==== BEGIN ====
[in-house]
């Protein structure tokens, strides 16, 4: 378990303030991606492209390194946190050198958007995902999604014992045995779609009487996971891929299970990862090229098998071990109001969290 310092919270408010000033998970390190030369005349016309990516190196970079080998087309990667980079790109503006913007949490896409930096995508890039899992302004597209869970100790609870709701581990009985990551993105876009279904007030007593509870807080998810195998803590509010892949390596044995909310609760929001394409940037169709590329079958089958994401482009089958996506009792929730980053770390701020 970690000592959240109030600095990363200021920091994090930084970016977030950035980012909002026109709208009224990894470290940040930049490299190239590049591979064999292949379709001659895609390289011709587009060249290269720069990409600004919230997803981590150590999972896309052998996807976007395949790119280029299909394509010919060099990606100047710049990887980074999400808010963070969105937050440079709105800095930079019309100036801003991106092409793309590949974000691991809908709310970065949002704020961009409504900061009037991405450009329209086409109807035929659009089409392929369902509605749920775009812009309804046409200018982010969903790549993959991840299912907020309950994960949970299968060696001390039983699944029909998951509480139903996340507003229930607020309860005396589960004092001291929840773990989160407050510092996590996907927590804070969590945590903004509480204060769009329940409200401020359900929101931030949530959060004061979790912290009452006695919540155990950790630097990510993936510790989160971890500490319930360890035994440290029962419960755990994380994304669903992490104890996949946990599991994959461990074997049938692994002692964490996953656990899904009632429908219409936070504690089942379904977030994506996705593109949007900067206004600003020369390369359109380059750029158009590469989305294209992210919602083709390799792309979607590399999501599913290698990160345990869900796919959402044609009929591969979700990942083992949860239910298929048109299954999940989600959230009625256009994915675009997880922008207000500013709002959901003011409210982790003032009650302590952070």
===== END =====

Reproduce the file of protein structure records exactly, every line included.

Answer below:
[in-house]
């Protein structure tokens, strides 16, 4: 378990303030991606492209390194946190050198958007995902999604014992045995779609009487996971891929299970990862090229098998071990109001969290 310092919270408010000033998970390190030369005349016309990516190196970079080998087309990667980079790109503006913007949490896409930096995508890039899992302004597209869970100790609870709701581990009985990551993105876009279904007030007593509870807080998810195998803590509010892949390596044995909310609760929001394409940037169709590329079958089958994401482009089958996506009792929730980053770390701020 970690000592959240109030600095990363200021920091994090930084970016977030950035980012909002026109709208009224990894470290940040930049490299190239590049591979064999292949379709001659895609390289011709587009060249290269720069990409600004919230997803981590150590999972896309052998996807976007395949790119280029299909394509010919060099990606100047710049990887980074999400808010963070969105937050440079709105800095930079019309100036801003991106092409793309590949974000691991809908709310970065949002704020961009409504900061009037991405450009329209086409109807035929659009089409392929369902509605749920775009812009309804046409200018982010969903790549993959991840299912907020309950994960949970299968060696001390039983699944029909998951509480139903996340507003229930607020309860005396589960004092001291929840773990989160407050510092996590996907927590804070969590945590903004509480204060769009329940409200401020359900929101931030949530959060004061979790912290009452006695919540155990950790630097990510993936510790989160971890500490319930360890035994440290029962419960755990994380994304669903992490104890996949946990599991994959461990074997049938692994002692964490996953656990899904009632429908219409936070504690089942379904977030994506996705593109949007900067206004600003020369390369359109380059750029158009590469989305294209992210919602083709390799792309979607590399999501599913290698990160345990869900796919959402044609009929591969979700990942083992949860239910298929048109299954999940989600959230009625256009994915675009997880922008207000500013709002959901003011409210982790003032009650302590952070």